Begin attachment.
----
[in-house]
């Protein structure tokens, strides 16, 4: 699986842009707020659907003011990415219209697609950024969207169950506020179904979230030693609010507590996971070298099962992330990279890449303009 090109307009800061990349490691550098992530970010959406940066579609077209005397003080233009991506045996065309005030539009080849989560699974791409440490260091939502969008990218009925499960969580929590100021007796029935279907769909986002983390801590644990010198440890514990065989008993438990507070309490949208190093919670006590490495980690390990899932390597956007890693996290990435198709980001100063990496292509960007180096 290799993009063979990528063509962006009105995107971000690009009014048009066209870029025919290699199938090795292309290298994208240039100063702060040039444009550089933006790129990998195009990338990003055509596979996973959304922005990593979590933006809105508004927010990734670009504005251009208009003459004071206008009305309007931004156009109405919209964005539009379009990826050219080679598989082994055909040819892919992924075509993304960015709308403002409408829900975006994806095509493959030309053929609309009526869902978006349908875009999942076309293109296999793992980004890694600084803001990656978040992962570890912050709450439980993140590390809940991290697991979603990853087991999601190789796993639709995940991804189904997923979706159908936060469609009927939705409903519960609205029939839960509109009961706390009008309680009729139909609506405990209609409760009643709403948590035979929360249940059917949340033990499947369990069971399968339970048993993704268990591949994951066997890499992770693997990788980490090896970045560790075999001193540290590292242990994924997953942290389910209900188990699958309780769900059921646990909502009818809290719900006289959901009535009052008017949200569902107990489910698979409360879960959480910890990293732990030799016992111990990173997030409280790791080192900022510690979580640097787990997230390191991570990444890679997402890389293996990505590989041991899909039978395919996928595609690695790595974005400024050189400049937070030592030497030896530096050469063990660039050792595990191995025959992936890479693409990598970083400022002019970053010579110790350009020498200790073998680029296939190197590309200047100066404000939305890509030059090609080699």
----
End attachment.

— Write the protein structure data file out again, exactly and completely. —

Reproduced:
[in-house]
């Protein structure tokens, strides 16, 4: 699986842009707020659907003011990415219209697609950024969207169950506020179904979230030693609010507590996971070298099962992330990279890449303009 090109307009800061990349490691550098992530970010959406940066579609077209005397003080233009991506045996065309005030539009080849989560699974791409440490260091939502969008990218009925499960969580929590100021007796029935279907769909986002983390801590644990010198440890514990065989008993438990507070309490949208190093919670006590490495980690390990899932390597956007890693996290990435198709980001100063990496292509960007180096 290799993009063979990528063509962006009105995107971000690009009014048009066209870029025919290699199938090795292309290298994208240039100063702060040039444009550089933006790129990998195009990338990003055509596979996973959304922005990593979590933006809105508004927010990734670009504005251009208009003459004071206008009305309007931004156009109405919209964005539009379009990826050219080679598989082994055909040819892919992924075509993304960015709308403002409408829900975006994806095509493959030309053929609309009526869902978006349908875009999942076309293109296999793992980004890694600084803001990656978040992962570890912050709450439980993140590390809940991290697991979603990853087991999601190789796993639709995940991804189904997923979706159908936060469609009927939705409903519960609205029939839960509109009961706390009008309680009729139909609506405990209609409760009643709403948590035979929360249940059917949340033990499947369990069971399968339970048993993704268990591949994951066997890499992770693997990788980490090896970045560790075999001193540290590292242990994924997953942290389910209900188990699958309780769900059921646990909502009818809290719900006289959901009535009052008017949200569902107990489910698979409360879960959480910890990293732990030799016992111990990173997030409280790791080192900022510690979580640097787990997230390191991570990444890679997402890389293996990505590989041991899909039978395919996928595609690695790595974005400024050189400049937070030592030497030896530096050469063990660039050792595990191995025959992936890479693409990598970083400022002019970053010579110790350009020498200790073998680029296939190197590309200047100066404000939305890509030059090609080699």